[JPL] Detroit Jazz Fest loses its Director

JazzCorner at aol.com JazzCorner at aol.com
Wed Sep 27 01:05:23 EDT 2006

Jazz Festival to lose its director

September 21, 2006

Frank Malfitano, who guided the Detroit International Jazz Festival through 
one of its most financially troubled periods and engineered a sweeping 
expansion credited with saving the event from extinction, will not return as artistic 
and festival director.

He will be replaced by Terri Pontremoli, who joined the festival in 2004 and 
served as its executive director this year. She spent 15 years with the Tri-C 
JazzFest Cleveland, the last four as managing director.

Malfitano, whose Detroit tenure began with the 2001 festival, cited personal 
and professional reasons for stepping down, including concerns about his 
health, the strain of commuting from Syracuse, N.Y., and a sense that he had 
accomplished all he set out to do when he came to Detroit.

"I did come in a time of crisis, and I did everything I could to right the 
ship, stabilize it and preserve it," he said. "The festival made it past its 
25th anniversary and now is sailing confidently into the future."

Malfitano had signed a one-festival contract in January with the new Detroit 
International Jazz Festival Foundation, which assumed ownership of the event 
from Music Hall Center for the Performing Arts.

One of Detroit's signature cultural events, the annual Labor Day weekend 
event remains one of the largest free jazz festivals in North America, attracting 
hundreds of thousands of people. The foundation was created with a $10-million 
bequest from philanthropist Gretchen Valade, owner of the local jazz label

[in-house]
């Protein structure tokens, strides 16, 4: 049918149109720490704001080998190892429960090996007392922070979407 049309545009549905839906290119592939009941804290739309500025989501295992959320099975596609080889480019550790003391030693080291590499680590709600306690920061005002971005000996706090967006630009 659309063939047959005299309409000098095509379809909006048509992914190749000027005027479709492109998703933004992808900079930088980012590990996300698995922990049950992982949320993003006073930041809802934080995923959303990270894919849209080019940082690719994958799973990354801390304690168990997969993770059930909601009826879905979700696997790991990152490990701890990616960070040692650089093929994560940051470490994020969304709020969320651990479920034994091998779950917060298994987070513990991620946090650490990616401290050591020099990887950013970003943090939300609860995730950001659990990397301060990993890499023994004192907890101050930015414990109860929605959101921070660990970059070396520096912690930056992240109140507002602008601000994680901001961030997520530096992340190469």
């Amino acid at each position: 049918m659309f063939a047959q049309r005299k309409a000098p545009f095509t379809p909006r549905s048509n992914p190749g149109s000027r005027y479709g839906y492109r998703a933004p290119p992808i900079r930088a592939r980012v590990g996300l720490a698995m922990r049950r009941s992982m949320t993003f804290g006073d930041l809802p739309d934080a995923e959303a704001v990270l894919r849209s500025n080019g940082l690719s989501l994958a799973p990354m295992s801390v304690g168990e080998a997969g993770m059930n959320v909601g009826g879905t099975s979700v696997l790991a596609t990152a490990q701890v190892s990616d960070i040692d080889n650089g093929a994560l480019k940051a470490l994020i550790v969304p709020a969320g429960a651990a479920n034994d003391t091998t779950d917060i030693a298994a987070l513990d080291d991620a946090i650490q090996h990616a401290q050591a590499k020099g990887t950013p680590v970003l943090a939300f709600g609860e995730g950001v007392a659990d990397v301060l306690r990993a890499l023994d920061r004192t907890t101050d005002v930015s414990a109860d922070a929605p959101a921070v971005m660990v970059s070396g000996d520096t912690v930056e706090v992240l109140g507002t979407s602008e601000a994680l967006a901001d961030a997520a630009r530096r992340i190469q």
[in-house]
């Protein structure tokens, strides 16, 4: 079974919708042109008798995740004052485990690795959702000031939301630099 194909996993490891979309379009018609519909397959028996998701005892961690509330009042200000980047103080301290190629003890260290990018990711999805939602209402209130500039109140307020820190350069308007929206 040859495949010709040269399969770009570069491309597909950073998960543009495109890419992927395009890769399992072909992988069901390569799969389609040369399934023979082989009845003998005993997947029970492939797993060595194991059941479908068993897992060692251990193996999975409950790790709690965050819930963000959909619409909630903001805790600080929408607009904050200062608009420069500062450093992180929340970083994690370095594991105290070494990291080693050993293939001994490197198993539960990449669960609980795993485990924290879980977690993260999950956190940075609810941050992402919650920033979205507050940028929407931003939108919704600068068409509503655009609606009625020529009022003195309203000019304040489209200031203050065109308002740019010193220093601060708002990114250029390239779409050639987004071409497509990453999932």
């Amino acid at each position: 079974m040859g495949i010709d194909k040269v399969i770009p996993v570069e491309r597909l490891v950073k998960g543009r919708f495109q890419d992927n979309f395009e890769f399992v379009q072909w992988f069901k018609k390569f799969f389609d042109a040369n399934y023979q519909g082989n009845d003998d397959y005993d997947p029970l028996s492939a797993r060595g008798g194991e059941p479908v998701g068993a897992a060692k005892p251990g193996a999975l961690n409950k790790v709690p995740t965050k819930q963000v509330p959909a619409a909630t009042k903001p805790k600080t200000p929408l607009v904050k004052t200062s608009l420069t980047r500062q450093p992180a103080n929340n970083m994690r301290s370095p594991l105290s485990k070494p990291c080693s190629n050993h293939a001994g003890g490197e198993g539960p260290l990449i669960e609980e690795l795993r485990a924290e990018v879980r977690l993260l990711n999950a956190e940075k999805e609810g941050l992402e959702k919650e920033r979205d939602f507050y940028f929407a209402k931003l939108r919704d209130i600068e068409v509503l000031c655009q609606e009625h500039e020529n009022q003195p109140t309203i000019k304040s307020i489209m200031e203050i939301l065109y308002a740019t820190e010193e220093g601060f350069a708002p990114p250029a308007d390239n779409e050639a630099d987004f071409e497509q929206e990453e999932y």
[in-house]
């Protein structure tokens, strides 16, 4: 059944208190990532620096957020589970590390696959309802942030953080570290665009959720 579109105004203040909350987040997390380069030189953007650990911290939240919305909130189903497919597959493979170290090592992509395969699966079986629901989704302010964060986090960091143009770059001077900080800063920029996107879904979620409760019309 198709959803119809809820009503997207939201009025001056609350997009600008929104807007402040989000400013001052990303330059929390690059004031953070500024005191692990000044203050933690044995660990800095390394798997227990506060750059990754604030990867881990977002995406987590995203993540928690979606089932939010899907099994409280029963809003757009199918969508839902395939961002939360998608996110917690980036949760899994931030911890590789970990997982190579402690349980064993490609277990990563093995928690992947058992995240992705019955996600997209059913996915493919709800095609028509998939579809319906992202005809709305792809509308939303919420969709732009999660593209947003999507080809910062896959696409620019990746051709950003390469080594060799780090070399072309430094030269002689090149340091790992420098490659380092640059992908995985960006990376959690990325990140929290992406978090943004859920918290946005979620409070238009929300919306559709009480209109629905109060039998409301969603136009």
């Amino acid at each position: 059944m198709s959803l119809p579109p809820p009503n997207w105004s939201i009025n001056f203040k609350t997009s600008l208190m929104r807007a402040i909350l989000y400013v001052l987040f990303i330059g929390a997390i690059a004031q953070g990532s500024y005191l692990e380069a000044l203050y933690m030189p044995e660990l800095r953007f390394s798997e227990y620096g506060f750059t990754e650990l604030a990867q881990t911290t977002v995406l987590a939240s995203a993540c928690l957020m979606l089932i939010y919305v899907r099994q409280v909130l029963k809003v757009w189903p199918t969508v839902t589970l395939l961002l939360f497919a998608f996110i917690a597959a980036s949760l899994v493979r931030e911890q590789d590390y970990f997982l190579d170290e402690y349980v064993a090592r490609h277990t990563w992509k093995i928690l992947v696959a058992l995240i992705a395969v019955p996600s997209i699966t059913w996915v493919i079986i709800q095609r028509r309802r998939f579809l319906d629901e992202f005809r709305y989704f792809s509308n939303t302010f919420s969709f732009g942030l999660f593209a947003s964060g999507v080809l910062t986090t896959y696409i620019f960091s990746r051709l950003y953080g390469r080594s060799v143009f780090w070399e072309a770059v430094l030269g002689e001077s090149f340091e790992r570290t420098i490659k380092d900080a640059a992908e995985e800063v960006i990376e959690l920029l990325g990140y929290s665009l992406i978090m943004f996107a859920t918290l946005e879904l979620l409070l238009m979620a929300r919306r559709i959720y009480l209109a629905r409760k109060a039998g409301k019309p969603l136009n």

Mack Avenue Records.

The foundation now faces a major test: putting together a new leadership team 
that can build on Malfitano's accomplishments while addressing critics who 
found his recent programming too populist.

"It was important to us when we started that we maintained the staff that was 
here, and we were glad Frank stuck with us one more year," said foundation 
president Tom Robinson. "We would not have considered doing it without him. Now 
we're more confident and have more connections in the industry and we're OK 
with moving forward without him."

Pontremoli, who will oversee programming, said she would like to see an 
artist-in-residence appointed to help conceive ideas. She also said the foundation 
was committed to including more progressive and cutting-edge jazz musicians at 
Hart Plaza.

When Malfitano took the reins in Detroit, the jazz festival had slipped into 
a financial abyss, losing audiences and sponsorship dollars to the mammoth 
Pontiac street fair Arts, Beats & Eats. One of his lasting achievements is that 
while Music Hall struggled to keep the festival alive, he upheld the artistic 
standards that made the festival one of the country's best.

After the festival was forced to contract to three days, Malfitano responded 
by booking crossover headliners like Chaka Khan and Natalie Cole in 2003. The 
25th anniversary festival in 2004 concluded with a rare performance by Aretha 
Franklin dipping into her jazz roots. With the 2005 festival, Malfitano 
launched an expansion that spread the festival from Hart Plaza along Woodward Avenue 
and into Campus Martius.

Additional stages devoted to R&B and roots music came on line and Woodward 
was closed to traffic. Attendance soared and sponsors returned. Still, hardcore 
fans and critics complained that Malfitano ignored vanguard styles and free 
jazz, even in 2005 and 2006, when the increasing involvement of Mack Avenue 
returned the festival to sound financial footing. There were also complaints that 
the diversity of the local jazz scene wasn't adequately acknowledged.

Malfitano said the criticisms were fair, but he said keeping the festival 
was always his top priority. "In this period, I thought the emphasis had to 
be on things to broaden audience and sponsor support."

Iif you need Frank's letter of response, please let me know.  

Lois Gilbert

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